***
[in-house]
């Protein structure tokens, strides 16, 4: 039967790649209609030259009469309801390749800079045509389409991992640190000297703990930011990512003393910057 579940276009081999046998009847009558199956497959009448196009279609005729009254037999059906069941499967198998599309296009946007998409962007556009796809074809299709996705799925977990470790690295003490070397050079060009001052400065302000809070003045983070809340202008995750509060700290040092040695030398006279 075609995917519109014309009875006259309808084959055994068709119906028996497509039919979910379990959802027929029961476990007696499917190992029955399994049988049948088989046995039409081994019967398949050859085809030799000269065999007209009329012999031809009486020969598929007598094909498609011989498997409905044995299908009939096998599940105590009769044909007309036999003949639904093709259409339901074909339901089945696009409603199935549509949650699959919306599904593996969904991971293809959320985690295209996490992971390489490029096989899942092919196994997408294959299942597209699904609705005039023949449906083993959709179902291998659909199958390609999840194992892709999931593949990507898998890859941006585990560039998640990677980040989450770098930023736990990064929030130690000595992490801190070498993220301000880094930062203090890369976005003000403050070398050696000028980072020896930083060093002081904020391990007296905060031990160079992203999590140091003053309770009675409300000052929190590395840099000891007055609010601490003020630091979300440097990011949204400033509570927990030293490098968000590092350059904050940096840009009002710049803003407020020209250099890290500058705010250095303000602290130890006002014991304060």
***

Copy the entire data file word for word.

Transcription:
[in-house]
């Protein structure tokens, strides 16, 4: 039967790649209609030259009469309801390749800079045509389409991992640190000297703990930011990512003393910057 579940276009081999046998009847009558199956497959009448196009279609005729009254037999059906069941499967198998599309296009946007998409962007556009796809074809299709996705799925977990470790690295003490070397050079060009001052400065302000809070003045983070809340202008995750509060700290040092040695030398006279 075609995917519109014309009875006259309808084959055994068709119906028996497509039919979910379990959802027929029961476990007696499917190992029955399994049988049948088989046995039409081994019967398949050859085809030799000269065999007209009329012999031809009486020969598929007598094909498609011989498997409905044995299908009939096998599940105590009769044909007309036999003949639904093709259409339901074909339901089945696009409603199935549509949650699959919306599904593996969904991971293809959320985690295209996490992971390489490029096989899942092919196994997408294959299942597209699904609705005039023949449906083993959709179902291998659909199958390609999840194992892709999931593949990507898998890859941006585990560039998640990677980040989450770098930023736990990064929030130690000595992490801190070498993220301000880094930062203090890369976005003000403050070398050696000028980072020896930083060093002081904020391990007296905060031990160079992203999590140091003053309770009675409300000052929190590395840099000891007055609010601490003020630091979300440097990011949204400033509570927990030293490098968000590092350059904050940096840009009002710049803003407020020209250099890290500058705010250095303000602290130890006002014991304060």